San José, Costa Rica, since 1956

Central American Tour Operators

The world economy is on the skids. Visitor numbers are down all over. What’s a small country to do?

Think not just locally, but regionally, suggest a few experts in the tourism field.

In March, tourism ministers from the seven Central American countries approved a Strategic Plan for Sustainable Tourism Development for Central America. The four-year initiative will promote areas of regional cooperation, including volcanoes, nature,

colonial heritage and rural inns.

The plan will be effected under the auspices of the El Salvador-based Central American Tourism Council whose “Centroamérica, tan pequeña, tan grande” (Central America, So Small, So Grand) campaign has been used to market the region since 2003.

“Acting in this way, our countries can take advantage of economies of scale,” council marketing specialist Coralia Dreyfus told The Tico Times.

The council estimates tourism is a $5 billion annual industry in Central America. Dreyfus points out that, despite the worldwide tourism downturn, isthmus-wide visitor arrivals are up 18 percent in the past five years.

Costa Rica is nothing to sneeze at, but with two of Latin America’s foremost travel destinations just across either border – and several others in the neighborhood – a regional marketing strategy has proven successful for a few ahead-of-the-curve tour operators here.

A multicountry approach has historically been geared toward the European traveler, says María Elena Muñoz of Costa Rican Trails (

“They travel long distances. They get longer vacations,” Muñoz suggests. “They probably won’t stay just in Costa Rica.”

Seventeen days is the average length of trip for clients of Ara Tours (, says proprietor Daniel Küng, whose customer base is made up nearly entirely of Europeans. Three weeks is quite typical.

“We began getting requests to arrange excursions to neighboring countries years ago,” Muñoz explains. Her agency focused on Panama and Nicaragua – “Easy to get to from here,” she says – with informally arranged trips. Business expanded enough to be able to open a Panama Trails branch office in that country last year.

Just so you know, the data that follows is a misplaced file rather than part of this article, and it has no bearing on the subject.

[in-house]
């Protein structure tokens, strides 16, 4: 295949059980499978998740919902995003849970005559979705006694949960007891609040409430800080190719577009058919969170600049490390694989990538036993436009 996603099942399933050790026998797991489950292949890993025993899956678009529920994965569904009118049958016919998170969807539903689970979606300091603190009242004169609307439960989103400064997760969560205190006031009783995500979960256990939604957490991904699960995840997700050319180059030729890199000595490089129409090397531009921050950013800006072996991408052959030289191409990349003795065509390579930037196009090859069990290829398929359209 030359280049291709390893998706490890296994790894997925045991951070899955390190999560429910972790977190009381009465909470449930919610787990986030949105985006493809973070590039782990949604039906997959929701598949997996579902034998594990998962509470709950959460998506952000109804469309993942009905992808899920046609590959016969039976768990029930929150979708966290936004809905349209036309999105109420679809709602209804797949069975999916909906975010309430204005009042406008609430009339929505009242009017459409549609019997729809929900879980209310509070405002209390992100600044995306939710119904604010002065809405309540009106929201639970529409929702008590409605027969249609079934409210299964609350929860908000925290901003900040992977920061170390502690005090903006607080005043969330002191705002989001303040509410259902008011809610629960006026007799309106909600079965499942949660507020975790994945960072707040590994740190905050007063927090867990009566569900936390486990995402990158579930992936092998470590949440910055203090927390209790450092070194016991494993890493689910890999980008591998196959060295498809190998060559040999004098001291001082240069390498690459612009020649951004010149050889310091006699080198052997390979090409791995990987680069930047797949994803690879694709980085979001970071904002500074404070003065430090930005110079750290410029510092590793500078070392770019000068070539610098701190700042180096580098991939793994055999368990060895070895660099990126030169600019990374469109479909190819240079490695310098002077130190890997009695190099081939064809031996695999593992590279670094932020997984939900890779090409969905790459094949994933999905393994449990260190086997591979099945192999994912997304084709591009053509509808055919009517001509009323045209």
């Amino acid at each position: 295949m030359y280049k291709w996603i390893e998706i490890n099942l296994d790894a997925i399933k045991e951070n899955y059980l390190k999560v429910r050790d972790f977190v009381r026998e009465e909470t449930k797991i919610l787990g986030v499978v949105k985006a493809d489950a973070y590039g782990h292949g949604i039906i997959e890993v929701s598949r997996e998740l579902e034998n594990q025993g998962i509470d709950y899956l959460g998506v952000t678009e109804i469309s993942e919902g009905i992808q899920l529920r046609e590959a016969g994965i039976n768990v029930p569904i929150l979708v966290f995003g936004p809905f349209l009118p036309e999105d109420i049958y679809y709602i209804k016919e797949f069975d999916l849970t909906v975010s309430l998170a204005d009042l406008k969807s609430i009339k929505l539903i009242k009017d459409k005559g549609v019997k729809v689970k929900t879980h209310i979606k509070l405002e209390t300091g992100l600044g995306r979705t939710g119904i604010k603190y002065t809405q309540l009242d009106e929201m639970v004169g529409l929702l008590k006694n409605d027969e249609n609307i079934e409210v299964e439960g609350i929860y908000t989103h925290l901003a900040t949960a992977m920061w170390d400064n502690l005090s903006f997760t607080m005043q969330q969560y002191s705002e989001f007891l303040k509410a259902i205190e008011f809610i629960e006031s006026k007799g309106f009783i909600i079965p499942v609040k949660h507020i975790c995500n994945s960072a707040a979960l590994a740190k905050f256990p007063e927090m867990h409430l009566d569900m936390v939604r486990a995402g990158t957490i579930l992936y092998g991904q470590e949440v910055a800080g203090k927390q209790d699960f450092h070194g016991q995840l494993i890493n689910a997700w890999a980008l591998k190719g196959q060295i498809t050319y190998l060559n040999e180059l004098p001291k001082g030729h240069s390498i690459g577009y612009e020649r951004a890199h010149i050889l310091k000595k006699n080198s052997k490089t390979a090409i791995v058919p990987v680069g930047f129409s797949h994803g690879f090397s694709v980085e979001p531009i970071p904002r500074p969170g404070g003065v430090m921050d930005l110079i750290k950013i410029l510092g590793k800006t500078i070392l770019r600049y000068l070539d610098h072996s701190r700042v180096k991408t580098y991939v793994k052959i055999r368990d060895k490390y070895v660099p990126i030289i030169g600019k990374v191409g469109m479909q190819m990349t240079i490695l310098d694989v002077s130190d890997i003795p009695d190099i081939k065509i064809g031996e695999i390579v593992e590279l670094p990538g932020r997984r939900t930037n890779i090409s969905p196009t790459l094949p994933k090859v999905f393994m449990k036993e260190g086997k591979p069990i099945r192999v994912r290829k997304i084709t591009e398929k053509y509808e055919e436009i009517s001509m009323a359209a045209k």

Ara Tours went a different route, forming in 1999 a consortium of tour operators called Latincoming (, all European-owned, with one each based in Nicaragua, Panama, Guatemala, Mexico, Cuba and the Dominican Republic, as well as here.

Latincoming’s 18-day Central America Highlights Tour takes in Costa Rica, Nicaragua and Guatemala and spotlights Maya culture and colonial cities – Costa Rica has neither – but also this country’s worldrenowned natural attractions.

Cuba and the Dominican Republic are popular beach destinations for European visitors to the Western Hemisphere, and a growing number are adding those island destinations onto a Costa Rican vacation, Küng says.

But not all is European in the multicountry tourism approach, emphasizes Lorena Vásquez of Swiss Travel ( A growing number of North American visitors – they form the majority of Swiss Travel’s client base – are also combining neighboring countries with Costa Rica.

“These are people who may already know Costa Rica,” she says. “They’re looking for something new to add onto their trip here.”

Swiss Travel has partnered with longestablished Careli Tours, Nicaragua’s largest tour operator. As such, it is able to offer clients day trips to that country, mostly in southern Nicaragua.

Most of the Nicaragua interest comes from visitors to Costa Rica’s northwestern Guanacaste province, Vásquez says.

The Swiss-Careli partnership allows each operator to sell its own country, but to coordinate logistics of cross-border visits with each other.

The venture dates from 1992, long before anyone thought of Nicaragua as a true tourist destination. Tourism infrastructure in Nicaragua was nearly nonexistent then, but the Careli name worked for Swiss Travel.

“You want a good fit,” Vásquez advises anyone considering working with tour operators in other countries. “You should have similar standards and similar types of clients.”

Back to the traditional European focus of multicountry Central America, Ara Tours’ Küng agrees.

“The European traveler is looking for authentic, not just something created for show,” Küng says. “With one of us in each country, we can be in tune with those desires.”


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